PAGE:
- advertisement -

Parents of Children diagnosed at the age of 10 and under

Discussion in 'Parents of Children with Type 1' started by Maggs11189, Mar 28, 2010.

  1. Maggs11189

    Maggs11189 New Member

    Joined:
    Mar 28, 2010
    Messages:
    3
    Hi, I am a 20 year old college student with type 1 diabetes. I am writing a paper on the the psychological effects of having a child under 10 diagnosed with type 1 diabetes. I would really appreciate it if you could please take a few minutes to answer my questions. Thank you so much!

    1. How old was your son/daughter when he/she was diagnosed?

    2. Immediately after diagnosis what was your reaction?

    3. When arriving home from the hospital how did you and your child handle the diagnosis?

    4. As your child grows older what are your primary concerns?

    5. Who in the family primarly takes care of your childs diabetes when he/she was young?

    6.How has your own personal life change because of the diagnosis?

    Thanks in advance!
     
  2. chammond

    chammond Approved members

    Joined:
    Jan 5, 2009
    Messages:
    575
    Hope my answers aren't too long, and help. Good luck with your survey!
     
  3. hawkeyegirl

    hawkeyegirl Approved members

    Joined:
    Nov 15, 2007
    Messages:
    13,157
    1. How old was your son/daughter when he/she was diagnosed?

    He was 3.

    2. Immediately after diagnosis what was your reaction?

    Primarily disbelief. It was truly almost an out-of-body experience. I functioned "normally," but it was almost like I was reading a script or something. I could not believe that this was happening to us.

    3. When arriving home from the hospital how did you and your child handle the diagnosis?

    Well, the feeling of disbelief continued for quite a while. It was intermixed with terror that I would do something wrong and kill him, or that I would do everything right and he would die anyway. So probably disbelief mixed with complete abject fear. I also felt like I had failed Jack. It was the first time that I hadn't been able to "fix" whatever was wrong for him. To hear him say, "Mama, please don't hurt me!" as I came at him with a syringe was literally torture.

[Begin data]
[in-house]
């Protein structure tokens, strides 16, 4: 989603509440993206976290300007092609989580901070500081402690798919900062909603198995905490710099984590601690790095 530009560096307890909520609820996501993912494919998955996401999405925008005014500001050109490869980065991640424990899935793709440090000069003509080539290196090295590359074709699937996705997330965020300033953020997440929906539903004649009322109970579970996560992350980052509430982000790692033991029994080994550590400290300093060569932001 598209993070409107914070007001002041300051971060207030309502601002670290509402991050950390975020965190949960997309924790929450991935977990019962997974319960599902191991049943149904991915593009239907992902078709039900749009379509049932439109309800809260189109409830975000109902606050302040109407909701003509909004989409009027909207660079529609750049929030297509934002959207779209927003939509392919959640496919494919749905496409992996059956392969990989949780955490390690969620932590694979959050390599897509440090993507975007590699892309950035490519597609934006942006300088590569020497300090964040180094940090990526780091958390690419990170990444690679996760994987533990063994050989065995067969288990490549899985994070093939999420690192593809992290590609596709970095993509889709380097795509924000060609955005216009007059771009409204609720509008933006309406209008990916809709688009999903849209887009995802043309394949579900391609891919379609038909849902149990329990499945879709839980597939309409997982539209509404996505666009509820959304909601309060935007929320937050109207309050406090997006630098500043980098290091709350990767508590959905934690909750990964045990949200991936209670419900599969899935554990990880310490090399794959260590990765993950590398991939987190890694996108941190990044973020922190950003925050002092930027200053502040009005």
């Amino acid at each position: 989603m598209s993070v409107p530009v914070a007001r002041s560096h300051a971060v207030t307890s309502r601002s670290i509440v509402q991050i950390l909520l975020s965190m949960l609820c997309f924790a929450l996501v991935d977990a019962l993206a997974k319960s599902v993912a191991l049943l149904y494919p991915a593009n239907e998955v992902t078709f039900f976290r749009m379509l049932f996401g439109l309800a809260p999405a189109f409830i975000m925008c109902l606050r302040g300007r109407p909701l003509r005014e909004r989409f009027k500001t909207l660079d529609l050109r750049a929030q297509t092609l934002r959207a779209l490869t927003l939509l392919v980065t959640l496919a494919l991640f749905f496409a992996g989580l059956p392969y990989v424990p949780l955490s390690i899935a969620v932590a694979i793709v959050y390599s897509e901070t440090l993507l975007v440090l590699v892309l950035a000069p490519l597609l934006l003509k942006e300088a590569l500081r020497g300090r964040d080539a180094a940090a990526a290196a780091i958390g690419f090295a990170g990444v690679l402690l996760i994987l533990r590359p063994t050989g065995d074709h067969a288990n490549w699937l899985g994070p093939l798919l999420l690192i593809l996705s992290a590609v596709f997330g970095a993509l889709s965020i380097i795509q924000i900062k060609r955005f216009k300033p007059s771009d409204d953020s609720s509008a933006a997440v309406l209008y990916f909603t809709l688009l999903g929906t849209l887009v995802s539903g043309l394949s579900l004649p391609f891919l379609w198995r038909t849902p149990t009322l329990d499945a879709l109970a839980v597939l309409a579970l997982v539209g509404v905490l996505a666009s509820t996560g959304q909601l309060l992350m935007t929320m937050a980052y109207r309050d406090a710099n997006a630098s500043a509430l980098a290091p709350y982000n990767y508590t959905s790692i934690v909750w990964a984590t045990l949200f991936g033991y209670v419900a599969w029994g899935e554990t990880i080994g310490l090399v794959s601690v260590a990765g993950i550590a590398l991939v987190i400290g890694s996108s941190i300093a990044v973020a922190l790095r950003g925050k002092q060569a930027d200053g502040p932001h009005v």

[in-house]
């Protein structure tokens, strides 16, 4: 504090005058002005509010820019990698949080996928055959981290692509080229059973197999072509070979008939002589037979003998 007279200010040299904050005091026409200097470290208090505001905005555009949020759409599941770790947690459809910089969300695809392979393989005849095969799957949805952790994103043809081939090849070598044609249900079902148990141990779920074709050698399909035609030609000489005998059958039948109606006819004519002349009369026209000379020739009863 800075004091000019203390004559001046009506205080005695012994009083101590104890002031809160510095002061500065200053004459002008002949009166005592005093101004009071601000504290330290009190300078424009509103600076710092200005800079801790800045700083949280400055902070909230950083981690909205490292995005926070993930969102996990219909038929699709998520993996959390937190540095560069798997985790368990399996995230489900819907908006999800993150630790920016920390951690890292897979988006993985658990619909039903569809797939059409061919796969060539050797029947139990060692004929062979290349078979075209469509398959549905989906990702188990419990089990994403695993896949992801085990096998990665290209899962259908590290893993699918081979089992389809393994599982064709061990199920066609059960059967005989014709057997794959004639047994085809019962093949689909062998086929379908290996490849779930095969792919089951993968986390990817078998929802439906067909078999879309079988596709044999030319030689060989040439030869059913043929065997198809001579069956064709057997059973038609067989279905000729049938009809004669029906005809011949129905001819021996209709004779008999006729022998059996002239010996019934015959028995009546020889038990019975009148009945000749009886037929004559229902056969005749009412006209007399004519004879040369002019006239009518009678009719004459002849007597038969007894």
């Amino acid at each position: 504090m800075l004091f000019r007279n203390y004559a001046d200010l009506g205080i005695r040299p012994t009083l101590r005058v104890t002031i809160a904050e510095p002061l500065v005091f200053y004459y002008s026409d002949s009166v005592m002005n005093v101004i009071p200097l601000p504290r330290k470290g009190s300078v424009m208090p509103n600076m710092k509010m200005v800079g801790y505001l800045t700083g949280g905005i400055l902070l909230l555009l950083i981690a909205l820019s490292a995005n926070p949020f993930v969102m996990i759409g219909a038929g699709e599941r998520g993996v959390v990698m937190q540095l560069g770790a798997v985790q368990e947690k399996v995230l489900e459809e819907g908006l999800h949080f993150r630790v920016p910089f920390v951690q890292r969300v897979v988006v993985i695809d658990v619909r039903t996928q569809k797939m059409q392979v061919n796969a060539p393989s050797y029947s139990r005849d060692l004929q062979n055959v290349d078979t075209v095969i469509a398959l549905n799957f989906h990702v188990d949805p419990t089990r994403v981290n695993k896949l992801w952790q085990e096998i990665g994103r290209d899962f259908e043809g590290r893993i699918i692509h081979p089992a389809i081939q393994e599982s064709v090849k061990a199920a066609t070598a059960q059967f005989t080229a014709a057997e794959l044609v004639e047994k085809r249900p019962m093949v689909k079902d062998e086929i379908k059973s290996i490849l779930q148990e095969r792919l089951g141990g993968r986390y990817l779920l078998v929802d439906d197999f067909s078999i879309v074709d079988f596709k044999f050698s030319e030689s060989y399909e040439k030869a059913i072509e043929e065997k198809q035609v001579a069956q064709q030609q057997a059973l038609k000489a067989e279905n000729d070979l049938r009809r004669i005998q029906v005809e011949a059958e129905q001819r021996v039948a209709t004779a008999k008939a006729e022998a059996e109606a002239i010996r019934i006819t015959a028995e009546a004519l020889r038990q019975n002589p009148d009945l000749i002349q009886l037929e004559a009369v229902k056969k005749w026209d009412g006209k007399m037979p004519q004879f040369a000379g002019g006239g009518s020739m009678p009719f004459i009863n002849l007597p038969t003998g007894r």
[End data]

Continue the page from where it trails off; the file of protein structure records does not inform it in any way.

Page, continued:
My son cried for every finger poke and shot for months. He had gone from a world where he had really never known pain in his life, except for a few scraped knees to a world where he was getting 4 shots and 10 finger pokes a day. He was surprisingly normal between pokes, but he adjusted very slowly to them.

    4. As your child grows older what are your primary concerns?

    Primarily how he will deal with this when he's more independent. I can stay up nights bringing a low up or a high down, and I can do the complicated calculations to keep him safe during swimming or soccer. But will he do all the work that I do? Will he be as careful with his care as I am? The answer is almost certainly no.

    5. Who in the family primarly takes care of your childs diabetes when he/she was young?

    Mostly me (his mom). My husband is well-trained, however, and helps me out a lot. I'm also lucky in that my parents live in town, and are completely able to care for him and even do site and sensor changes if need be. Most parents are not nearly as lucky to have the help that I have.

    6.How has your own personal life change because of the diagnosis?